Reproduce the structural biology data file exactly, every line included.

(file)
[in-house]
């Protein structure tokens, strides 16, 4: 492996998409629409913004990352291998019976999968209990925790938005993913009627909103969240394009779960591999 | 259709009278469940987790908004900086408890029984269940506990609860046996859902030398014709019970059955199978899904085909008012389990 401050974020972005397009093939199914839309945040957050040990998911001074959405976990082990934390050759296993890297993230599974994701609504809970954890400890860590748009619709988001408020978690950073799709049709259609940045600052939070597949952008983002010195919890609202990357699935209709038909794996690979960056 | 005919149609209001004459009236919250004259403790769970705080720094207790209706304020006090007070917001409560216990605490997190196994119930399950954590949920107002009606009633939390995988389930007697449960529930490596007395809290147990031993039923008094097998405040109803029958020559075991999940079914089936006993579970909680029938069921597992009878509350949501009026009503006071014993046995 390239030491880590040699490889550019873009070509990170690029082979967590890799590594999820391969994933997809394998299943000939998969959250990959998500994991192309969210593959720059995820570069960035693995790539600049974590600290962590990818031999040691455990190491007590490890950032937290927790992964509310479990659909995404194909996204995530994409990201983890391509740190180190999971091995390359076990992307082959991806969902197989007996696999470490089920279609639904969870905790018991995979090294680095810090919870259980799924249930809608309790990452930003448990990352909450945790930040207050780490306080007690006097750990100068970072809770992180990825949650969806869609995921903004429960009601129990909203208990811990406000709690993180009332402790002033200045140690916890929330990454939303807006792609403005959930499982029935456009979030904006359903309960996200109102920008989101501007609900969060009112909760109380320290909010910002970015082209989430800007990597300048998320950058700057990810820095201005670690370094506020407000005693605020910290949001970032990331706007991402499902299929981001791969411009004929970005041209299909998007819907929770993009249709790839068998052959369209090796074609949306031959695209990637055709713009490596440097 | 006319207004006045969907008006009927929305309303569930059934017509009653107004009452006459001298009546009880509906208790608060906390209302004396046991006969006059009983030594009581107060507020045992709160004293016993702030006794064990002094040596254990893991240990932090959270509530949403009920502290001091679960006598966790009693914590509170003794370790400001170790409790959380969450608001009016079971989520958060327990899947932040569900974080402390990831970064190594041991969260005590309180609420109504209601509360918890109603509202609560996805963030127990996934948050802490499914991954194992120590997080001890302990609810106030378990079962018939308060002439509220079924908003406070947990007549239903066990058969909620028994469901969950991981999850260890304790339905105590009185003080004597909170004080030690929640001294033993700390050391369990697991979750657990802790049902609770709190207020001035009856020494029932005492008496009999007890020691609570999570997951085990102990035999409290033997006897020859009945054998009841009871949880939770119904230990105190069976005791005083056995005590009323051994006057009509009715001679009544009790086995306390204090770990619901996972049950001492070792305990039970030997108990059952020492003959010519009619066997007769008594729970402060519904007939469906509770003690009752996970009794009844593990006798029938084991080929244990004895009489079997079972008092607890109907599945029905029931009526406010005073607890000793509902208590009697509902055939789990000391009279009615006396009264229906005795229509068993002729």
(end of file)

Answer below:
[in-house]
């Protein structure tokens, strides 16, 4: 492996998409629409913004990352291998019976999968209990925790938005993913009627909103969240394009779960591999 | 259709009278469940987790908004900086408890029984269940506990609860046996859902030398014709019970059955199978899904085909008012389990 401050974020972005397009093939199914839309945040957050040990998911001074959405976990082990934390050759296993890297993230599974994701609504809970954890400890860590748009619709988001408020978690950073799709049709259609940045600052939070597949952008983002010195919890609202990357699935209709038909794996690979960056 | 005919149609209001004459009236919250004259403790769970705080720094207790209706304020006090007070917001409560216990605490997190196994119930399950954590949920107002009606009633939390995988389930007697449960529930490596007395809290147990031993039923008094097998405040109803029958020559075991999940079914089936006993579970909680029938069921597992009878509350949501009026009503006071014993046995 390239030491880590040699490889550019873009070509990170690029082979967590890799590594999820391969994933997809394998299943000939998969959250990959998500994991192309969210593959720059995820570069960035693995790539600049974590600290962590990818031999040691455990190491007590490890950032937290927790992964509310479990659909995404194909996204995530994409990201983890391509740190180190999971091995390359076990992307082959991806969902197989007996696999470490089920279609639904969870905790018991995979090294680095810090919870259980799924249930809608309790990452930003448990990352909450945790930040207050780490306080007690006097750990100068970072809770992180990825949650969806869609995921903004429960009601129990909203208990811990406000709690993180009332402790002033200045140690916890929330990454939303807006792609403005959930499982029935456009979030904006359903309960996200109102920008989101501007609900969060009112909760109380320290909010910002970015082209989430800007990597300048998320950058700057990810820095201005670690370094506020407000005693605020910290949001970032990331706007991402499902299929981001791969411009004929970005041209299909998007819907929770993009249709790839068998052959369209090796074609949306031959695209990637055709713009490596440097 | 006319207004006045969907008006009927929305309303569930059934017509009653107004009452006459001298009546009880509906208790608060906390209302004396046991006969006059009983030594009581107060507020045992709160004293016993702030006794064990002094040596254990893991240990932090959270509530949403009920502290001091679960006598966790009693914590509170003794370790400001170790409790959380969450608001009016079971989520958060327990899947932040569900974080402390990831970064190594041991969260005590309180609420109504209601509360918890109603509202609560996805963030127990996934948050802490499914991954194992120590997080001890302990609810106030378990079962018939308060002439509220079924908003406070947990007549239903066990058969909620028994469901969950991981999850260890304790339905105590009185003080004597909170004080030690929640001294033993700390050391369990697991979750657990802790049902609770709190207020001035009856020494029932005492008496009999007890020691609570999570997951085990102990035999409290033997006897020859009945054998009841009871949880939770119904230990105190069976005791005083056995005590009323051994006057009509009715001679009544009790086995306390204090770990619901996972049950001492070792305990039970030997108990059952020492003959010519009619066997007769008594729970402060519904007939469906509770003690009752996970009794009844593990006798029938084991080929244990004895009489079997079972008092607890109907599945029905029931009526406010005073607890000793509902208590009697509902055939789990000391009279009615006396009264229906005795229509068993002729």